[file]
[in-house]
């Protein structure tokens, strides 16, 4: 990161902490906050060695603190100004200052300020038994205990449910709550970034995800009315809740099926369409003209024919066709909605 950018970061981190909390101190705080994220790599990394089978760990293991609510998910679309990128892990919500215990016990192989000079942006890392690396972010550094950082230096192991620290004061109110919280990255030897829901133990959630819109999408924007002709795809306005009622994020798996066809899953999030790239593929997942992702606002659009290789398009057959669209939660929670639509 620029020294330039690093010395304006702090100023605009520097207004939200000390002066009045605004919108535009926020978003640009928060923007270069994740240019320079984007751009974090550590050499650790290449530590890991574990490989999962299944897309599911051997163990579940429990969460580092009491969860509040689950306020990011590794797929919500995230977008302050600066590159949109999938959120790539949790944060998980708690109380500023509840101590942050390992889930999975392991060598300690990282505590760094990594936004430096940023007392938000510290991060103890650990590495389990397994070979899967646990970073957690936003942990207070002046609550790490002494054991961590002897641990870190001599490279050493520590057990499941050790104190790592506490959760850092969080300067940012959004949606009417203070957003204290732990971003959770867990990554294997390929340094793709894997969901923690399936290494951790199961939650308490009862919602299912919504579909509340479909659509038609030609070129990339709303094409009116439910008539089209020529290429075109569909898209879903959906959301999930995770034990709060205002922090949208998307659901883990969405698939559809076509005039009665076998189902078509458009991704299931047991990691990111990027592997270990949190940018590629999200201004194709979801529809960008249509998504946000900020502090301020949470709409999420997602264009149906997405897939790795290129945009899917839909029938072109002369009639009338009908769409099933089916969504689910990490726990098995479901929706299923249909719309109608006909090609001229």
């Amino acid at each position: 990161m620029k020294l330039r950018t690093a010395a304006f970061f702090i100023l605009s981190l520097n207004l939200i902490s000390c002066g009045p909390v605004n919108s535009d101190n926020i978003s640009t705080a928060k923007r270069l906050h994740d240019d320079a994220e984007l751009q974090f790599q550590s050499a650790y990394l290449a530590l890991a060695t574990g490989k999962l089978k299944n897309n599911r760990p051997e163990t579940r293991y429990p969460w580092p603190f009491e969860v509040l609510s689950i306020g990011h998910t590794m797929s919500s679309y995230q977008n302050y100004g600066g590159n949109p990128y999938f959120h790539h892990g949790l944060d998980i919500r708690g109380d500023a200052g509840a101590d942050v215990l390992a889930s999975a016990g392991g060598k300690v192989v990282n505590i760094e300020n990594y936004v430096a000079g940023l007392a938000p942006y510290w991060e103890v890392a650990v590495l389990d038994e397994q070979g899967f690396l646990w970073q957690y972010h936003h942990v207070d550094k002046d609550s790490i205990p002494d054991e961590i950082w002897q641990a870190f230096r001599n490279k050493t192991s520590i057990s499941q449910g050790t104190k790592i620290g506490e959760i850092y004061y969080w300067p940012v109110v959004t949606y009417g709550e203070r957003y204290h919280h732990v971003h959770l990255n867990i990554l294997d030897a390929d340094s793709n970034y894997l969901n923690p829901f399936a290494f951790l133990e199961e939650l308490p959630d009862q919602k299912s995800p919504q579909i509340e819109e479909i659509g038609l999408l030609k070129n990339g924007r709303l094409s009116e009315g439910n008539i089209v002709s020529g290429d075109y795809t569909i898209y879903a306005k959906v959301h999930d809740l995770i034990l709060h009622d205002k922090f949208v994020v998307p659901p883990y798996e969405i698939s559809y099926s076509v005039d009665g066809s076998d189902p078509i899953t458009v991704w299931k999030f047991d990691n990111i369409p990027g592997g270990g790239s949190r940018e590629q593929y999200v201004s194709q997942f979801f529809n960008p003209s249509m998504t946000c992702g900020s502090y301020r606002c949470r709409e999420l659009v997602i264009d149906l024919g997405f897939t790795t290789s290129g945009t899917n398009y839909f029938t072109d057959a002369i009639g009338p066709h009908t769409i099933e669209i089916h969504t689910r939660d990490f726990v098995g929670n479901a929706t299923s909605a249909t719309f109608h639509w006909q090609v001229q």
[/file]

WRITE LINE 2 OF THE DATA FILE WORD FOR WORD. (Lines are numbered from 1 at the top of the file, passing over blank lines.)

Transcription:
């Protein structure tokens, strides 16, 4: 990161902490906050060695603190100004200052300020038994205990449910709550970034995800009315809740099926369409003209024919066709909605 950018970061981190909390101190705080994220790599990394089978760990293991609510998910679309990128892990919500215990016990192989000079942006890392690396972010550094950082230096192991620290004061109110919280990255030897829901133990959630819109999408924007002709795809306005009622994020798996066809899953999030790239593929997942992702606002659009290789398009057959669209939660929670639509 620029020294330039690093010395304006702090100023605009520097207004939200000390002066009045605004919108535009926020978003640009928060923007270069994740240019320079984007751009974090550590050499650790290449530590890991574990490989999962299944897309599911051997163990579940429990969460580092009491969860509040689950306020990011590794797929919500995230977008302050600066590159949109999938959120790539949790944060998980708690109380500023509840101590942050390992889930999975392991060598300690990282505590760094990594936004430096940023007392938000510290991060103890650990590495389990397994070979899967646990970073957690936003942990207070002046609550790490002494054991961590002897641990870190001599490279050493520590057990499941050790104190790592506490959760850092969080300067940012959004949606009417203070957003204290732990971003959770867990990554294997390929340094793709894997969901923690399936290494951790199961939650308490009862919602299912919504579909509340479909659509038609030609070129990339709303094409009116439910008539089209020529290429075109569909898209879903959906959301999930995770034990709060205002922090949208998307659901883990969405698939559809076509005039009665076998189902078509458009991704299931047991990691990111990027592997270990949190940018590629999200201004194709979801529809960008249509998504946000900020502090301020949470709409999420997602264009149906997405897939790795290129945009899917839909029938072109002369009639009338009908769409099933089916969504689910990490726990098995479901929706299923249909719309109608006909090609001229």